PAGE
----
The editorial categories are research topics that have guided researchers during the recovery phase and continue to be the impetus behind the Documents Project’s digital archive and the Critical Documents book series. Developed by the project’s Editorial Board, each of the teams analyzed this framework and adapted it to their local contexts in developing their research objectives and work plans during the Recovery Phase. Learn more on the Editorial Framework page.
In this essay, Luis Enrique Pérez Oramas describes Gego’s body of work. The curator identifies the artist’s early work in the category of geometric abstraction; however, as she developed, she moved toward an approach that was “organic and unclassifiable.” Pérez Oramas explains that Gego’s work was always created with close links to architecture, which is why all her work reveals her sensitivity to space. He specifically points out the work Reticulárea (1969) as the most representative of all Gego’s work. This work was the point of departure for other series, such as Chorros [Streams], Dibujos sin papel [Paperless Drawings], Tejeduras [Weavings], and other reticular pieces.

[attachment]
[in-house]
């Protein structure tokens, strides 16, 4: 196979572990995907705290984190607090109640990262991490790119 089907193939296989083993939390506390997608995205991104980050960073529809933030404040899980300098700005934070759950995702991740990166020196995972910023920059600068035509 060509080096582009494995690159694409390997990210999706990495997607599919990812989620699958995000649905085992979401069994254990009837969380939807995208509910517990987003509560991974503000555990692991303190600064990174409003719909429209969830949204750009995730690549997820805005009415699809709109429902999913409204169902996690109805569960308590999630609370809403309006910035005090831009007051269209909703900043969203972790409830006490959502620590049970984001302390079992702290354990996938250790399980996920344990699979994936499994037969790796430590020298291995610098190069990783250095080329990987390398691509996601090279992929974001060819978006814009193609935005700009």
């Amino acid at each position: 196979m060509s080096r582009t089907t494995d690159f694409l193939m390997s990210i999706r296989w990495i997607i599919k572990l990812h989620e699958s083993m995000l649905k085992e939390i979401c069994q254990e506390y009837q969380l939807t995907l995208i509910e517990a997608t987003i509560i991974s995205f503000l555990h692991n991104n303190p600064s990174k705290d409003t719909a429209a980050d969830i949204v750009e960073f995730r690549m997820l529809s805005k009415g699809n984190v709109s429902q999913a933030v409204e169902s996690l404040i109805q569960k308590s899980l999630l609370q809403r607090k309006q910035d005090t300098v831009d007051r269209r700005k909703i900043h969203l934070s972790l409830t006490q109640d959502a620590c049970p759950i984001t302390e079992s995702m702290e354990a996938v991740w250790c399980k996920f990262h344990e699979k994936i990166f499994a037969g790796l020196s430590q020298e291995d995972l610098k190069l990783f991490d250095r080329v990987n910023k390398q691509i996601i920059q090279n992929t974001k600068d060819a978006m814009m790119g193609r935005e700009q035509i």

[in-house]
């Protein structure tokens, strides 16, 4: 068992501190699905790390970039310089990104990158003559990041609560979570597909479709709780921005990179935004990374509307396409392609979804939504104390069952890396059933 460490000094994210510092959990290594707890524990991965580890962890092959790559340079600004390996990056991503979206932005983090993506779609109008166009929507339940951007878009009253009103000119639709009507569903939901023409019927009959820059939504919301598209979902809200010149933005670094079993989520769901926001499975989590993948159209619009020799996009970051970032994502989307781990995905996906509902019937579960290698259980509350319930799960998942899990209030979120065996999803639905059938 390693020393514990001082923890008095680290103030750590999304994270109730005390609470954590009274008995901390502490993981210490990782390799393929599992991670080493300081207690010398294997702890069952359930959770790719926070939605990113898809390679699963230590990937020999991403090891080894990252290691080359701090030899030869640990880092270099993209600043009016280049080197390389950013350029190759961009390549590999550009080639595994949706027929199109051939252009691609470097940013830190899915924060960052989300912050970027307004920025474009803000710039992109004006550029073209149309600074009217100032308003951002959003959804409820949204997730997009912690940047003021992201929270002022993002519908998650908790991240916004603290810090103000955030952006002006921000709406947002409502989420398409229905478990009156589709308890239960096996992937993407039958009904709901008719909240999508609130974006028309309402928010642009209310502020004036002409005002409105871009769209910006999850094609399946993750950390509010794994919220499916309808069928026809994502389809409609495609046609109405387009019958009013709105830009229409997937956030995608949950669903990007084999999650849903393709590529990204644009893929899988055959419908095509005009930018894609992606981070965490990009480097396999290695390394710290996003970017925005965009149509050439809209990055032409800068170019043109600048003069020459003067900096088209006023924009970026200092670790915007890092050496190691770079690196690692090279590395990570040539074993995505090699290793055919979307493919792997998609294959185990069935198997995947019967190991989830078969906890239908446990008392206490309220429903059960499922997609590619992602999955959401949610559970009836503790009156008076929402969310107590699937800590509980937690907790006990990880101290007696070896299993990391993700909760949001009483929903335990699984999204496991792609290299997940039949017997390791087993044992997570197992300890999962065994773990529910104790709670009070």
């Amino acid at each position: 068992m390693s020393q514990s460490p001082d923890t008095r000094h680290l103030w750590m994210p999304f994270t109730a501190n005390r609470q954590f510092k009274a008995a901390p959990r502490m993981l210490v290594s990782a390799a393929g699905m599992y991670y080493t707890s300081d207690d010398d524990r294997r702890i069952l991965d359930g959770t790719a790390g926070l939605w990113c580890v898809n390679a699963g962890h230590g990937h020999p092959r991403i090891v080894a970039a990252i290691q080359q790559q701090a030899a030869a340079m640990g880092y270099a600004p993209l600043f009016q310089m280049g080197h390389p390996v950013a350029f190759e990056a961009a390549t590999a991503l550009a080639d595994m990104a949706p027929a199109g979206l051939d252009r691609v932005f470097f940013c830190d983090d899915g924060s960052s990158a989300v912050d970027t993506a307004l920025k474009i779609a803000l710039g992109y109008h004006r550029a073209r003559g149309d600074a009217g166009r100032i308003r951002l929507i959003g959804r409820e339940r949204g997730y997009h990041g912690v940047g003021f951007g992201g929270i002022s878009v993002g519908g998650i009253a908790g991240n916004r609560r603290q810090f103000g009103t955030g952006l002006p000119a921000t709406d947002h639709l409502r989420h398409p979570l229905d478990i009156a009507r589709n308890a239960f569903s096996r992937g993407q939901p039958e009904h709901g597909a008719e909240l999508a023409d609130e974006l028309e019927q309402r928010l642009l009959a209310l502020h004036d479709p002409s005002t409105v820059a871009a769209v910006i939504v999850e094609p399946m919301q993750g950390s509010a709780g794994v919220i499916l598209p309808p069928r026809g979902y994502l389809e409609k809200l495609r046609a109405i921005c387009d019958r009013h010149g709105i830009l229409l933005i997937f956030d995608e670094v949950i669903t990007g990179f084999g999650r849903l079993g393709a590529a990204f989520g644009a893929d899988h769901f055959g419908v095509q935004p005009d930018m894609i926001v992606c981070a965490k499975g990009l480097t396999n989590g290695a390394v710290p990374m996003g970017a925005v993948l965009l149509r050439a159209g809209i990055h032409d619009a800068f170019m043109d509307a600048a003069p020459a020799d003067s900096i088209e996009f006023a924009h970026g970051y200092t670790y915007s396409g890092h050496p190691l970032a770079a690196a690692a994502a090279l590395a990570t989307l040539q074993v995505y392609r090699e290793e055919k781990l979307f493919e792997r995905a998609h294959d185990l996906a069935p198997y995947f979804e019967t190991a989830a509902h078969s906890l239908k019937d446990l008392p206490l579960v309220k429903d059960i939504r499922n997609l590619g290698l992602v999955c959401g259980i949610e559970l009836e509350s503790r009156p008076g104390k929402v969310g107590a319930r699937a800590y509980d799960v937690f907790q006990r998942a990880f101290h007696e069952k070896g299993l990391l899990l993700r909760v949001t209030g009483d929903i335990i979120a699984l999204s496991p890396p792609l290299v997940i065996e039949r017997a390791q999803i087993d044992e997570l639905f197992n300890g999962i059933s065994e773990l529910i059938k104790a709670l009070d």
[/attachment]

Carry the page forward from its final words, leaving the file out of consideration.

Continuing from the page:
This text about Gego (Gertrud Goldschmidt, 1912–1994), the Venezuelan artist originally from Germany, was written by the Venezuelan curator and critic, Luis Enrique Pérez Oramas (b.1960). It was included in the publication, Cruce de miradas. Visiones de América Latina. [Alternative Visions from Latin America] (Hong Kong: Colección Patricia Phelps de Cisneros–Fundación Cisneros, 2006). The essay reports on an exhibition with the same name held at the Palacio de Bellas Artes [Palace of Fine Arts] in Mexico City in 2006. Pérez Oramas draws a succinct overview of Gego’s work, emphasizing all her main contributions to modern art as well as her significance as an artist. It is also worth mentioning that Pérez Oramas has been one of the most important and diligent critics of Gego’s artwork.